Does Roundup Get Into Vegetables?
This is a popular question among those who garden or those who may use Roundup on or near vegetables. The good news is, although Roundup kills plants, it’s generally safe to use around vegetable gardens as long as it is used as the instructions intend. Like we talked about earlier, glyphosate doesn’t move very far down in the soil, especially not past plants’ root systems. It also can’t move through the soil to other plants. Additionally, it breaks down in a few days to a week.
If planning on spraying weeds in a vegetable garden, in order to make sure your vegetables aren’t harmed, you’ll need the right equipment. The best is said to be a sprayer with a nozzle that can be adjusted to narrow width. It’s also useful to have a hose nearby and available so you can spray Roundup off any plant surfaces you didn’t intend it to be on. Additionally, you can use a piece of plywood or plastic to “shield” other plants and vegetables from the spray of Roundup.
With caution and the proper tools, your vegetables should be safe from Roundup!
All About Roundup
If you’ve ever been concerned about the safety of Roundup, or are considering using it, it’s extremely helpful to know what the weed killer is made of, how to use it and how it works.
Like we’ve already established, Roundup’s main active chemical and ingredient is glyphosate. However, there are a few other ingredients that make up the popular herbicide. These are the ingredients in Roundup, and what they do:
- This chemical is a white, odorless powder in Roundup that prevents weeds and plants from making certain proteins needed for plant growth, essentially killing the plant or weed.
- The ethoxylated tallow amine surfactant
- Surfactants are chemical compounds that lower the surface tension between liquids. Ethoxylated tallow amine surfactants, in this case, are used to give Roundup its “wet” or liquified consistency.
- Related organic acids of glyphosate
- These organic acids aid in glyphosate’s usefulness.
- Isopropylamine works along with glyphosate to prevent the making of proteins in plants needed for growth.
How to Properly Use Roundup
Since we know Roundup is the safest when used correctly, it’s, of course, important to know just how to do so.
When getting ready to use Roundup, try to wait for good weather for the best results. Rain-free, less windy days are the best, as they prevent Roundup from washing away or drifting onto plants it wasn’t intended to be on. Roundup’s website states to make sure to only treat plants you want gone. Be careful to keep Roundup away from plants you don’t want killed. Additionally, treat the right spots of plants. Treat the leaves of plants, not the soil! This way, Roundup can work its way down through the entire plant and stop at the root source. Luckily, glyphosate (Roundup’s main chemical) doesn’t move through the soil to other plants.
How Roundup Works
Without getting too technical, we can understand how Roundup works. It has a lot to do with glyphosate, its main active ingredient. Once Roundup is sprayed onto leaves of undesired plants and weeds, the glyphosate is quickly absorbed into the leaves and shoots. Once it is absorbed, it won’t be broken back down and will start working its way through the plant(s). The glyphosate builds up in the meristems of plants, which are the areas of active growth. Glyphosate begins to stop the plant from making crucial growth proteins, which leads the plant to slowly degrade and die within a week or so.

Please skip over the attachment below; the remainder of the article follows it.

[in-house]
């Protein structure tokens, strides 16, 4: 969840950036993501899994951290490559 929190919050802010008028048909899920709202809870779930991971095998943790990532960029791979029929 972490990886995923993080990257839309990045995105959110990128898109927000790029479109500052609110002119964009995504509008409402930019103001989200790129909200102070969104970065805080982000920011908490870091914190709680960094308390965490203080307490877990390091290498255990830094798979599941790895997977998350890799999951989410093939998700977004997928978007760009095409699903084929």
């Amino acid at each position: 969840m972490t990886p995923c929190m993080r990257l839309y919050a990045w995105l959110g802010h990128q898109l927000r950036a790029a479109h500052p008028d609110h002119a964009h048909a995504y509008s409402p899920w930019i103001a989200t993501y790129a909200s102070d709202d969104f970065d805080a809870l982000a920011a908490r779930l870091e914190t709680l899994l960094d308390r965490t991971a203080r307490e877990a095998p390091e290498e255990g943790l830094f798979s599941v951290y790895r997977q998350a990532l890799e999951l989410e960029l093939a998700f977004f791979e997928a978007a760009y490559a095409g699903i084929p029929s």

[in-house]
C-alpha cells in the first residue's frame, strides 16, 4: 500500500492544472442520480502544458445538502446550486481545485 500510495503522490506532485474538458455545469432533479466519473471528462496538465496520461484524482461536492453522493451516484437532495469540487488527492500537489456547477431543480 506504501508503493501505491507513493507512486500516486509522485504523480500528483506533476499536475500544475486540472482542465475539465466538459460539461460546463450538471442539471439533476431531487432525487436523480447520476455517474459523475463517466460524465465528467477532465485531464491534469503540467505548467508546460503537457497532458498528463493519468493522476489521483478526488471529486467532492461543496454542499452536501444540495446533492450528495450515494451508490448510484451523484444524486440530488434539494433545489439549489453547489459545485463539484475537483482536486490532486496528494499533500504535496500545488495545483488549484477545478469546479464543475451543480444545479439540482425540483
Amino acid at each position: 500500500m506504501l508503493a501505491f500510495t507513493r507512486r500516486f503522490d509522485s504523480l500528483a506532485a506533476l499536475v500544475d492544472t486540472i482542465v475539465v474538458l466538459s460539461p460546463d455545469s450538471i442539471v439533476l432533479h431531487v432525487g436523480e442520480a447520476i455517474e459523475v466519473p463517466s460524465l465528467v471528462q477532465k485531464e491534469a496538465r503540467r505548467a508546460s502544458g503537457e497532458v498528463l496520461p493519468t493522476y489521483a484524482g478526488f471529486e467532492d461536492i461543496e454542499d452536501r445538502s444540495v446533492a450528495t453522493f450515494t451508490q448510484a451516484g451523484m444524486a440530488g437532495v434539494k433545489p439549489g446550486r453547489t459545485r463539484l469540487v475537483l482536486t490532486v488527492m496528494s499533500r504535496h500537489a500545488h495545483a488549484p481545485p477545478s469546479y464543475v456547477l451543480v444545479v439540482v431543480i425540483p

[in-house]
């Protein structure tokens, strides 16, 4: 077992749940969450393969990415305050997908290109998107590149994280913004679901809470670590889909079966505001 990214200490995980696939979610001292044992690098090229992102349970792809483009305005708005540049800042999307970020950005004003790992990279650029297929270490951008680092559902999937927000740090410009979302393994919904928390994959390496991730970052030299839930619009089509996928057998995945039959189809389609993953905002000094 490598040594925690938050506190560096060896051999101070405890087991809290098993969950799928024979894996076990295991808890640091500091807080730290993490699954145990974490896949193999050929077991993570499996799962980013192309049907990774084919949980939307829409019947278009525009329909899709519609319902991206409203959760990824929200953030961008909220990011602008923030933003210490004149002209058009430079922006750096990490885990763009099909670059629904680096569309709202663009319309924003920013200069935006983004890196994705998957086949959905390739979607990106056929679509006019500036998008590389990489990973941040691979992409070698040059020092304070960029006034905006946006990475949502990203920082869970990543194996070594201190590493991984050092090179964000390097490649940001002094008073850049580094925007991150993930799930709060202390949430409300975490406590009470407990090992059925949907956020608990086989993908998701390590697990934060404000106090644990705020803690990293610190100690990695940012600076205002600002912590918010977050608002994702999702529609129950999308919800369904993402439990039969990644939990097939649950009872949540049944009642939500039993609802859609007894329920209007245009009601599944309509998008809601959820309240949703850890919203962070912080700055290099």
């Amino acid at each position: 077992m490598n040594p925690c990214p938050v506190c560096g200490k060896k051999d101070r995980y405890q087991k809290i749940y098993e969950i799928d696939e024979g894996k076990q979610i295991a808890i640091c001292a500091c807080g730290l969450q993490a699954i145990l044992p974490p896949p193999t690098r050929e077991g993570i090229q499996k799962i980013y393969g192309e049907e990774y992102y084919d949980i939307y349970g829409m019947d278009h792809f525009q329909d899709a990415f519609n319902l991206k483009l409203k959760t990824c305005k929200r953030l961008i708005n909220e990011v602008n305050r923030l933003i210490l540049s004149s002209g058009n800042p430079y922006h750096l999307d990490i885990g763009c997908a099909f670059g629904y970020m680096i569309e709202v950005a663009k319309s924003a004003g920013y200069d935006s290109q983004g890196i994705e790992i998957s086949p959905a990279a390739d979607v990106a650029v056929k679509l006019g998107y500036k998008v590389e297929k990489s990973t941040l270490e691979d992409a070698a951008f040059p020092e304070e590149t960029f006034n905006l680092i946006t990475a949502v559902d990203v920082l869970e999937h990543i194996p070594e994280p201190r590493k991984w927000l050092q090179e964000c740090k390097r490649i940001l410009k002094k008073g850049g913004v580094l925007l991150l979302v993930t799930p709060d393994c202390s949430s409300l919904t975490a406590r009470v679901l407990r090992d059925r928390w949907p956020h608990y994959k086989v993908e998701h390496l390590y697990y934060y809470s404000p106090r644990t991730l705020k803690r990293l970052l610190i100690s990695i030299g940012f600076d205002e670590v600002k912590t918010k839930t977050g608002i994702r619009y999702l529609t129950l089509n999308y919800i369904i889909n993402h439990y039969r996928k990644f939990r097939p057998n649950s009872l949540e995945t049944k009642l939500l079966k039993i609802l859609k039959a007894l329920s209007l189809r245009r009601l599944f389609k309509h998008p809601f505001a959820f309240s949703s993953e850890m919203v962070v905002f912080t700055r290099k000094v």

Is Roundup for Lawns Safe?
Traditional Roundup is not safe for lawns, but Roundup’s manufacturer makes a special product for lawns called Roundup for Lawns. Roundup for Lawns doesn’t contain the chemical glyphosate and is a selective herbicide that only controls weeds that affects lawns, like dandelions and crabgrass. It doesn’t affect the turfgrasses in the lawn.
According to Roundup’s website, Roundup for Lawns takes about four hours to dry and the results of lawn weeds being killed start to show in two to three days. So, if you want to use Roundup for Lawns, make sure you are getting the product formulated specifically for lawns, not the regular Roundup product. Double and triple check if you need to!
Alternatives to Roundup
Not everyone will be convinced that Roundup is safe, and not everyone will want to use it, which is absolutely okay. A lot of people have wondered if there are alternatives to Roundup, and luckily, there are.
One alternative to Roundup is horticultural-strength vinegar. It can be found at a lot of hardware stores and plant nurseries. Vinegar is acetic acid, meaning it works chemically and burns plants until the leaves are gone. It can be diluted to be weaker or stronger if desired; people have been known to use vinegar for things like cleaning in addition to killing weeds. Vinegar also has low toxicity and is environmentally friendly. Plants and weeds treated with vinegar start to wilt within about 24 hours. There are a few catches to using vinegar instead of Roundup, though; vinegar will kill any plant it touches, including grass. Vinegar also doesn’t carry itself clear to the roots of weeds or plants like Roundup because it doesn’t contain glyphosate. If you think you’d rather take your chances of killing weeds organically, vinegar is an option.
Another alternative to Roundup is plain old
weeding tools. You can skip out on spraying weeds to eliminate them by getting
some good weed tools instead. With the right tools, like flexible weeder/hoe
tools, you can bring weeds up from the ground (sometimes completely in one go)
so they don’t come back. You can also try a hand sickle to cut roots of weeds
right out of the ground. It’s more handiwork, and may require you to get down
on the ground, but some prefer weeding tools to sprays or chemicals to
eliminate unwanted weeds and plants.